Apes vs. Monkeys | Teen Ink

Apes vs. Monkeys

July 3, 2009
By Jarett Kallas GOLD, Hartland, Wisconsin
Jarett Kallas GOLD, Hartland, Wisconsin
11 articles 0 photos 1 comment

In the book The Shadow of Man, the chimpanzees being studied are sometimes referred to as monkeys and sometimes as apes. This led me to wonder if there was in fact a difference between monkeys and apes, or if they were just two different ways of saying the same thing. From researching this topic, I found that monkeys and apes belong to the same Domain, Kingdom, Phylum, Class, Order, and Sub Order, but have a number of profound differences that show up in what Family they belong to.

Apes belong to the Sub Order Anthropoidea, which also includes monkeys and humans. However, they have their own Family, Hominoidea, which includes such apes as Orangutan, Gorilla, Gibbons, Chimpanzee, Bonobo and Human. Some general characteristics that apes share are, larger bodies and brains than monkeys, no tails, prolonged period of infancy, single births, 32 teeth, they posses a mobile shoulder joint allowing them to hang from their arms, and a wider torso and shorter, stiffer lower back region. Another profound difference between apes and monkeys that is easily noticed in their appearance is that apes rely more heavily on vision than smell, and thusly have shorter noses than most monkeys. Because of their larger brains, apes have the ability to use tools, use problem solving skills, distinguish colors, and effectively communicate. Apes are further divided down into two groups greater apes and lesser apes. Greater apes are larger than lesser apes and have opposable thumbs, the ability to walk on two feet, and shorter legs than arms with opposable big toes (with the exception of humans). Lesser apes have much less members and consist solely of Gibbons. Gibbons, although similar in appearance to monkeys, are in fact apes. Gibbons have no tails, and similar skulls and dental patterns as greater apes. All apes are highly endangered (except humans) and inhabit only a very small part of Africa and Asia.

Unlike apes, monkeys have a very large variety of species and are relatively populous compared with apes. However, like apes, monkeys are divided into two groups, Old World Monkeys and New World Monkeys. The two groups differ greatly in physical appearance. Old world monkeys belong to the family Cercopithecinae, and have narrow and downward pointing nostrils, longer hind legs than forearms, flattened nails on fingers and toes, prominent buttock pads that they can sit on, nonprehensile tails (not adapted for grasping or holding), and are generally larger than the New World monkeys. In contrast, New World Monkeys, making up the family platyrrhines, have wide nostrils which are circular and spaced apart, small to medium sized, long tails which are sometimes prehensile, and no buttock pads or cheek pouches.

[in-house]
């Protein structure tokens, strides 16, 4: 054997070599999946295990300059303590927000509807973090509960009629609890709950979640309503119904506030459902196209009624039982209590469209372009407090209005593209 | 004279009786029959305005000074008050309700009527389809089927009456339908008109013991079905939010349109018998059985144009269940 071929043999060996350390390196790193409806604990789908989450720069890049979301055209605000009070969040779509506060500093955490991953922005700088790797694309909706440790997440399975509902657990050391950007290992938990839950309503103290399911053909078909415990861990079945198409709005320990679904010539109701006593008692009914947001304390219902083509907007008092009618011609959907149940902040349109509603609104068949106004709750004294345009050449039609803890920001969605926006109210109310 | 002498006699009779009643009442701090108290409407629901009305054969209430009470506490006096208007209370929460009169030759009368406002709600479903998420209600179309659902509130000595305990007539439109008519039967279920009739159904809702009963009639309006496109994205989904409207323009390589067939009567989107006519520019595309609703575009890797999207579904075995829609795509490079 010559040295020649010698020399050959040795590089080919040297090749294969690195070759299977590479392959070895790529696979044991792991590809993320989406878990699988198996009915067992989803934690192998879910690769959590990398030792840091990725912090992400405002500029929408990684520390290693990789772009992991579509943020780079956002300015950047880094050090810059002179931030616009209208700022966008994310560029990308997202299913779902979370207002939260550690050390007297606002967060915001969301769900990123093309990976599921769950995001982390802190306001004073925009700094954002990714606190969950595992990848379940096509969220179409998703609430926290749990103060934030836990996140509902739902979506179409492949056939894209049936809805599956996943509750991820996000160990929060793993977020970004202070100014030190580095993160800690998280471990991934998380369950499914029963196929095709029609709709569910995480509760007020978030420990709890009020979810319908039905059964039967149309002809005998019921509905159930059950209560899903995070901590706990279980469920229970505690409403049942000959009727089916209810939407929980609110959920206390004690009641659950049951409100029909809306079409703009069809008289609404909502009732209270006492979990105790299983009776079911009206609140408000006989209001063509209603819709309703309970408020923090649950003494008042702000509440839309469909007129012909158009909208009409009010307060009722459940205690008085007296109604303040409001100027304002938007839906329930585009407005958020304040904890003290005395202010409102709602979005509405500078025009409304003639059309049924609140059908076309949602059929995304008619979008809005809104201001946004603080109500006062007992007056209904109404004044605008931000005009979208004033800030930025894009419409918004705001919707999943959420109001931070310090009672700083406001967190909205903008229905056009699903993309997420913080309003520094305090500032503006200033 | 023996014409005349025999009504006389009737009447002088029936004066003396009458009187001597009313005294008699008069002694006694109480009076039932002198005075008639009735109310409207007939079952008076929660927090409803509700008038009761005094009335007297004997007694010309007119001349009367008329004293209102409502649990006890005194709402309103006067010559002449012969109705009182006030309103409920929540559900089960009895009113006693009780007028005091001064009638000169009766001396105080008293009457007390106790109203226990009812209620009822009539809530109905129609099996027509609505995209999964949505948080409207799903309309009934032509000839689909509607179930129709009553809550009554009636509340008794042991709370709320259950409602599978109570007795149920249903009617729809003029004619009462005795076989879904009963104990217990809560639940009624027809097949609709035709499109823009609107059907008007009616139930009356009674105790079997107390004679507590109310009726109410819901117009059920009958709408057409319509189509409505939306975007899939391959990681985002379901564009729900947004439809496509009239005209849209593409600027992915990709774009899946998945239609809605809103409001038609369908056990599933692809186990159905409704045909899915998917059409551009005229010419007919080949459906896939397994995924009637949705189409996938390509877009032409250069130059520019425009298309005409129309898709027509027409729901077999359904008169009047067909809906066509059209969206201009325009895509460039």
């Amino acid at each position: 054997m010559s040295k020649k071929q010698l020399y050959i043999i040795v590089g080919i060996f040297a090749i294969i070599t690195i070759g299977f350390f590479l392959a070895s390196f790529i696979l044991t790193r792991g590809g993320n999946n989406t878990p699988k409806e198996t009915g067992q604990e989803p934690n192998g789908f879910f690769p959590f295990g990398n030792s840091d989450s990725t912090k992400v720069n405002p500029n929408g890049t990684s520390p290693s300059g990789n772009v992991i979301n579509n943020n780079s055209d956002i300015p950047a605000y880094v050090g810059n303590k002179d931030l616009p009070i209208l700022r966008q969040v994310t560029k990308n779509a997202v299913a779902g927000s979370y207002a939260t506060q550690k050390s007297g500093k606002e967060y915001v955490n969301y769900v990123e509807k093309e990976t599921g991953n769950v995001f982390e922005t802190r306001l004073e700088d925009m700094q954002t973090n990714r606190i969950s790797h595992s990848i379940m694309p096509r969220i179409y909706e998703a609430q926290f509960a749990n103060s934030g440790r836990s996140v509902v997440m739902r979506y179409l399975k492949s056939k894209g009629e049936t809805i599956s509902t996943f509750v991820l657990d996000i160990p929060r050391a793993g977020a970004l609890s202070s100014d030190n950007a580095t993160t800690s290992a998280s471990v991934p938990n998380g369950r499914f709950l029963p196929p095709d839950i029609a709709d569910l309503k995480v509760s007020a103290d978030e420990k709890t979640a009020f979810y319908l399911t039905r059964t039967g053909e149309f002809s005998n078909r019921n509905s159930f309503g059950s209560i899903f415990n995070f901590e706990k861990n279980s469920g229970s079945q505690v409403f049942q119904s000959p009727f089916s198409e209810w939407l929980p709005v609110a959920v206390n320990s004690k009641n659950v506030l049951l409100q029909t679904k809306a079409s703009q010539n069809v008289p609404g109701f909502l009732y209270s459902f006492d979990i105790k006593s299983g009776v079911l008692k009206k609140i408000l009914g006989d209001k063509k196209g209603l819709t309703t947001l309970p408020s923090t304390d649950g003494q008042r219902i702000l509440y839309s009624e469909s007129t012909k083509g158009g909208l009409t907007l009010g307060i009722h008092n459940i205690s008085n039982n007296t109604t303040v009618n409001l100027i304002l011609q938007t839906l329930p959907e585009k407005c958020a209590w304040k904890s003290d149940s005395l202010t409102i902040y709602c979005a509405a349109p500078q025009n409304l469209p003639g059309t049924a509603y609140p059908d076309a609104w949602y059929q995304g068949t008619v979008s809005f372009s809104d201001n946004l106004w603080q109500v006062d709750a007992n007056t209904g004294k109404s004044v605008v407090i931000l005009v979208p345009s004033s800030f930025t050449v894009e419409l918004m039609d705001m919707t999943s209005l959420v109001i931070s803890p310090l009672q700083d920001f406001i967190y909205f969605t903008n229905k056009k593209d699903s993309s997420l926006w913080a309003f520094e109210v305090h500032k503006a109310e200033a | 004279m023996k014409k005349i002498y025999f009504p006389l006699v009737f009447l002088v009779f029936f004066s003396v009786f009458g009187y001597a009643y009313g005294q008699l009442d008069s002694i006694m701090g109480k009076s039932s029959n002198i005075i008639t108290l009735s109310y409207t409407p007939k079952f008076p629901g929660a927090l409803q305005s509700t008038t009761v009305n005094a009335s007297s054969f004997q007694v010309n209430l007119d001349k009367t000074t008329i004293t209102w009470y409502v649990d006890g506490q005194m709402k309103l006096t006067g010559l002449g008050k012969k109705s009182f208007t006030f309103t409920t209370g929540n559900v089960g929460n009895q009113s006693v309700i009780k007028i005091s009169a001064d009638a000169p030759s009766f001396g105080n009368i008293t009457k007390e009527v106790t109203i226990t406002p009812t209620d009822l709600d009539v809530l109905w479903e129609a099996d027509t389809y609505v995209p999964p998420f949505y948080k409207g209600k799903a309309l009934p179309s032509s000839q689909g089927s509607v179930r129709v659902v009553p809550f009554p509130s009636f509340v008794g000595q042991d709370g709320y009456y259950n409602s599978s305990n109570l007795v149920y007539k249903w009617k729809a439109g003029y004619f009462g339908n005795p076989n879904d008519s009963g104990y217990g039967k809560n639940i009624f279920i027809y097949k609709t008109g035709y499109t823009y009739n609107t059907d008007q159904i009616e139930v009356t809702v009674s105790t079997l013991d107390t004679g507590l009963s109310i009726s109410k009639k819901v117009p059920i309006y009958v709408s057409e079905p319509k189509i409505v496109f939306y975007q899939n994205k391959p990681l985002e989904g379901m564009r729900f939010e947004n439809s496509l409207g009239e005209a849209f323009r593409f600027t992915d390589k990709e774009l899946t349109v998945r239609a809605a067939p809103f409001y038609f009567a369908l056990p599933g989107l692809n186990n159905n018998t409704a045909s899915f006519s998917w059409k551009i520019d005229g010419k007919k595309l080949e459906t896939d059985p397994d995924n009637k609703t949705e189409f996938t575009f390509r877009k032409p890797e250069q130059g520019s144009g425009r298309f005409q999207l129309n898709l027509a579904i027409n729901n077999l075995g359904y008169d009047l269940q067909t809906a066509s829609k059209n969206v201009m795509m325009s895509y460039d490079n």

I also found out that monkeys and apes aren’t the only ones that make up the order primate, there is another group called prosimians that are considered primates. Prosimians are the most primitive forms of primates, sometimes referred to as pre-monkeys, members include ring tailed lemurs as well as tarsiers. Prosimians have the smallest brains of the primates, but their senses are extremely sensitive. They have prolonged snouts, independently functioning ears, and huge eyes that allow them to see clearly in the dark, which is useful because they are generally nocturnal.

From researching this topic, I found that apes and monkeys are two completely different things and even so are not the primate order. I also found that chimpanzees are greater apes just like humans, which is probably why there are so many similarities in behavior and social life between the two, as pointed out in The Shadow of Man.

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